Saturday, September 8, 2012

Nutella Love

I really like Nutella.  I LOVE peanut butter, but I'm allergic to peanuts.  Luckily I don't have that throat-closing scary allergy.  I just start sneezing if I eat peanuts or peanut butter (or peanut butter candy).  But sometimes Nutella can give me that little peanut-buttery, sweet and salty craving without reaching for a box of tissue or bottle of Zyrtec.

I also love glass cups.  I love to drink iced drinks out of clear glass - it's just a quirk of mine.  My hubby prefers the large colored melamine-like plastic cups for drinking, but I like to see what I'm drinking.  Watch the fizz of a soda against melting ice cubes in a "glass" glass.

So I was at a friends house and she had all these cute juice cups with Nutella logos.  One had Snoopy from Peanuts.  One had Shrek.  One had a swimmer that turns fish.  The kids were fighting over the one with Kung Fu Panda!  I saw all these little novelty cups and I asked her how she got all these cups?  She said, "You buy Nutella."  I was waiting for the punch line...I've only seen Nutella in the classic jar.

(and also the really giant life-time supply jar).  But none came.  She said that they sell them in the stores.  Believe me, I was at the local DECO the next day looking for these cups.  And I found them!  The Olympic collection!  They have cute cartoons with phrases in Italian that read "Swim like a fish" "Spin like a top".  Very cute.  So I bought 2, the gymnast for Emily and the soccer player for Ivan...

I went back to the store and bought the remaining 3 in the collection...

Then I went back to the store and bought another set...just so each kid could have a set someday...

Then I went back to the store *just* in case one breaks...I bought a third set...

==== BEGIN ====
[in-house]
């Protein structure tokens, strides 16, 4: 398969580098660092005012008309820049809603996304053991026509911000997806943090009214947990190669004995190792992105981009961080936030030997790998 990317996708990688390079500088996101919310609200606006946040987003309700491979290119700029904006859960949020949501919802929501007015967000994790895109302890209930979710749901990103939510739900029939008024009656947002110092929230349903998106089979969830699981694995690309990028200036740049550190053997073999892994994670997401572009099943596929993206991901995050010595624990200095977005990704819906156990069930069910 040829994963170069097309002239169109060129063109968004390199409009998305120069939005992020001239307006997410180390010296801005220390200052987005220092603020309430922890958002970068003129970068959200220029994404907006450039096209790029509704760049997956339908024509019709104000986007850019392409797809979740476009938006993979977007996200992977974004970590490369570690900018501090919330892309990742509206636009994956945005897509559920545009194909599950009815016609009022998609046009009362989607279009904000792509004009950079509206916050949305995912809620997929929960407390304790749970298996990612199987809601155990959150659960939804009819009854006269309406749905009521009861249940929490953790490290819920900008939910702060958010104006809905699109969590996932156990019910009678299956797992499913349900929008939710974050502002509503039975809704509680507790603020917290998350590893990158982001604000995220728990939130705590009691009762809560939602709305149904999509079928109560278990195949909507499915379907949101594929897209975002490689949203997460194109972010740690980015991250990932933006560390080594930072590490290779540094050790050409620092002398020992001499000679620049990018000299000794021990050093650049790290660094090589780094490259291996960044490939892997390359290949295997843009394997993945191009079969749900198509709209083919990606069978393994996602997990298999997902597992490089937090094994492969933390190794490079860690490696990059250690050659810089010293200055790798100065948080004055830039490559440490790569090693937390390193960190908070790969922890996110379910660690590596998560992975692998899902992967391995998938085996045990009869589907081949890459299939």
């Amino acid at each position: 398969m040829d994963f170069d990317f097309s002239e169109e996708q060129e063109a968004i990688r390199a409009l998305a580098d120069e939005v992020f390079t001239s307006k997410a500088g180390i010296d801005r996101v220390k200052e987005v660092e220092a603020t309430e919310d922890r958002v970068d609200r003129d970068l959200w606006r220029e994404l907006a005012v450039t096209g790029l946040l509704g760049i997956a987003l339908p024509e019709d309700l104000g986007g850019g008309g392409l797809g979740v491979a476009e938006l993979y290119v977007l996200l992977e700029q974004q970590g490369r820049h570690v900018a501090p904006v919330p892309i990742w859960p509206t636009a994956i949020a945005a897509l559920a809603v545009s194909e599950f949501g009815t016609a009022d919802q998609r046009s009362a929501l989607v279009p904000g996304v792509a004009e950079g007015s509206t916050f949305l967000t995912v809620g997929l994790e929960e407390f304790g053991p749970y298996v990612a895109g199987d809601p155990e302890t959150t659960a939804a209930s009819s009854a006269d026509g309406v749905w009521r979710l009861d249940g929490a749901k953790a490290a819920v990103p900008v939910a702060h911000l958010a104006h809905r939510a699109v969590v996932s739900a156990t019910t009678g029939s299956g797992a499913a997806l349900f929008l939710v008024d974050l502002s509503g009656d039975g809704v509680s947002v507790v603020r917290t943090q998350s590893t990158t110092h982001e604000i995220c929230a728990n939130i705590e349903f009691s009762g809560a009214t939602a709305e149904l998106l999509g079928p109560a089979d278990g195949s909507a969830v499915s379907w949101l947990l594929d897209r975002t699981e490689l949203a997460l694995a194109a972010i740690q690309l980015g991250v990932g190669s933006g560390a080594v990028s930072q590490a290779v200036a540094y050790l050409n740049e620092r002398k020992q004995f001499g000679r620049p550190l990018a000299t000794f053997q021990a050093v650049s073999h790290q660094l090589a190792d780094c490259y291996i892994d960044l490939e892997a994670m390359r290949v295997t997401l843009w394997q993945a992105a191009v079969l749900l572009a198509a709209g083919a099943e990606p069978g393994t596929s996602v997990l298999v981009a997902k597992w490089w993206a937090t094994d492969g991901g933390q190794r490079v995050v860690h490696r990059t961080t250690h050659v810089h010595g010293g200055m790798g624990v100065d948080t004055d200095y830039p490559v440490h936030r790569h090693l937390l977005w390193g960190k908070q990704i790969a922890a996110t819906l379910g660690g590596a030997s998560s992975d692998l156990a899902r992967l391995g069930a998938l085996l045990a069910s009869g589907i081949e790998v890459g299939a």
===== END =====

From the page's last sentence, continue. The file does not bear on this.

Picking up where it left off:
Then today, Ivan threw a ball in the house and broke one!  :(  ...So I'll be heading to the store shortly to see if they still have the soccer player!  (I mean, I may as well have 3 complete sets if I can)

Now, I have A LOT of Nutella!  I eat a lot of on bananas, on large salty pretzel sticks, on wheat bread and sometimes just on a spoon.  But I definitely need some new recipes!

I experimented with Emily by making the chocolate-peanut butter-chip cookies by substituting half of the butter for Nutella.  The result was a puffier, crispier chocolate cookie still soft in the middle.  I brought them to a church meeting with an Italian church and they LOVED them!  So that was good, but I'd love some new recipes.  Pinterest has some great ideas, but I'd love to hear yours.  Even if you don't have a recipe, give me some ideas!  Please leave them in a comment to this blogpost and I'll post some of my experiments in Nutella!

Tuesday, September 4, 2012

Panna, Panna or Panna?

Last night I had a very funny Italian experience.  It really wraps up the attitude of many Italians, the ignorance of a new arrival and the frustrations of an American that has been living here for many years.  And it was all over...panna.

Panna is the Italian word for "Cream".  And like in the states, we have many types of cream.  We have fresh cream, cream for coffee, non-dairy creamer, whipped cream, ice cream, etc.  In Italy there are many different creams too.  Primarily there are three.

Fresh cream (Panna Fresca)

Cream for cooking sauces that comes on a shelf

Whipped cream they call "Spray"(but they pronounce it SPRAI)

An American friend of mine was making a chocolate cake.  She needed fresh cream to make the chocolate ganache icing.  We went to the supermarket to find the cream and a few other items we needed for the Pollo Vino Bianco (White wine chicken - yum!)